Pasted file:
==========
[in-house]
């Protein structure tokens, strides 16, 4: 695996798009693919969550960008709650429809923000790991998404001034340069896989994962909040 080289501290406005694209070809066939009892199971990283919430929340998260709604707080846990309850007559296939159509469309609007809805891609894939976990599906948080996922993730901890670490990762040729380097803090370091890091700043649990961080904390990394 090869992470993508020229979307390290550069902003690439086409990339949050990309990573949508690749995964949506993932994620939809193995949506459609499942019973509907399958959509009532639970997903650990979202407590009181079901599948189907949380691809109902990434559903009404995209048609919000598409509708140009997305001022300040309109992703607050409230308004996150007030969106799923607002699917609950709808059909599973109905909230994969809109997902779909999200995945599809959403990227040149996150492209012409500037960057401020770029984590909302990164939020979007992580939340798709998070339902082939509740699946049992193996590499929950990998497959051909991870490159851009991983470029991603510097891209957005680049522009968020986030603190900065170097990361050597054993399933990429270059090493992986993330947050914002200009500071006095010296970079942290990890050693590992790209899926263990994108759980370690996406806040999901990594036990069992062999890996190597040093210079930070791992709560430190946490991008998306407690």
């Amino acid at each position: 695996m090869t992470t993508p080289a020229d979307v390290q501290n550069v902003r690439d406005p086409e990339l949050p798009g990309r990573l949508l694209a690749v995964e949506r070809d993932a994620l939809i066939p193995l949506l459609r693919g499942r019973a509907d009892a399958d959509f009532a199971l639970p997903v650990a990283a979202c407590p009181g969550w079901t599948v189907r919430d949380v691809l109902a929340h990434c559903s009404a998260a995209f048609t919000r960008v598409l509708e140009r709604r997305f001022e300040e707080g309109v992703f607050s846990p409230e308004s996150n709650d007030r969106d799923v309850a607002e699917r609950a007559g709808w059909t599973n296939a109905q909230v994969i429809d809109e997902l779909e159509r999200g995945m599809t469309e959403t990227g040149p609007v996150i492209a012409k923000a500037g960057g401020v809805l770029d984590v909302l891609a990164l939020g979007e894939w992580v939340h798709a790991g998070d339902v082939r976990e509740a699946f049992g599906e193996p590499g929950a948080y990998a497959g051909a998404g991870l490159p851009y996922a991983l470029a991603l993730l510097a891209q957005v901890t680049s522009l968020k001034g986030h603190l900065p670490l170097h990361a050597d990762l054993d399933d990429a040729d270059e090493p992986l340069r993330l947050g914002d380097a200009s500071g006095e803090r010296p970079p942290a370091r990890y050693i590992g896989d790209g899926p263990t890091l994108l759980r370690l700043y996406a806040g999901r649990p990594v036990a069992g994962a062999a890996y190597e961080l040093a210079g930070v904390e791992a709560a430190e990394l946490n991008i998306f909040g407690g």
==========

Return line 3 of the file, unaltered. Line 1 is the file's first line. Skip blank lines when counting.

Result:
């Amino acid at each position: 695996m090869t992470t993508p080289a020229d979307v390290q501290n550069v902003r690439d406005p086409e990339l949050p798009g990309r990573l949508l694209a690749v995964e949506r070809d993932a994620l939809i066939p193995l949506l459609r693919g499942r019973a509907d009892a399958d959509f009532a199971l639970p997903v650990a990283a979202c407590p009181g969550w079901t599948v189907r919430d949380v691809l109902a929340h990434c559903s009404a998260a995209f048609t919000r960008v598409l509708e140009r709604r997305f001022e300040e707080g309109v992703f607050s846990p409230e308004s996150n709650d007030r969106d799923v309850a607002e699917r609950a007559g709808w059909t599973n296939a109905q909230v994969i429809d809109e997902l779909e159509r999200g995945m599809t469309e959403t990227g040149p609007v996150i492209a012409k923000a500037g960057g401020v809805l770029d984590v909302l891609a990164l939020g979007e894939w992580v939340h798709a790991g998070d339902v082939r976990e509740a699946f049992g599906e193996p590499g929950a948080y990998a497959g051909a998404g991870l490159p851009y996922a991983l470029a991603l993730l510097a891209q957005v901890t680049s522009l968020k001034g986030h603190l900065p670490l170097h990361a050597d990762l054993d399933d990429a040729d270059e090493p992986l340069r993330l947050g914002d380097a200009s500071g006095e803090r010296p970079p942290a370091r990890y050693i590992g896989d790209g899926p263990t890091l994108l759980r370690l700043y996406a806040g999901r649990p990594v036990a069992g994962a062999a890996y190597e961080l040093a210079g930070v904390e791992a709560a430190e990394l946490n991008i998306f909040g407690g």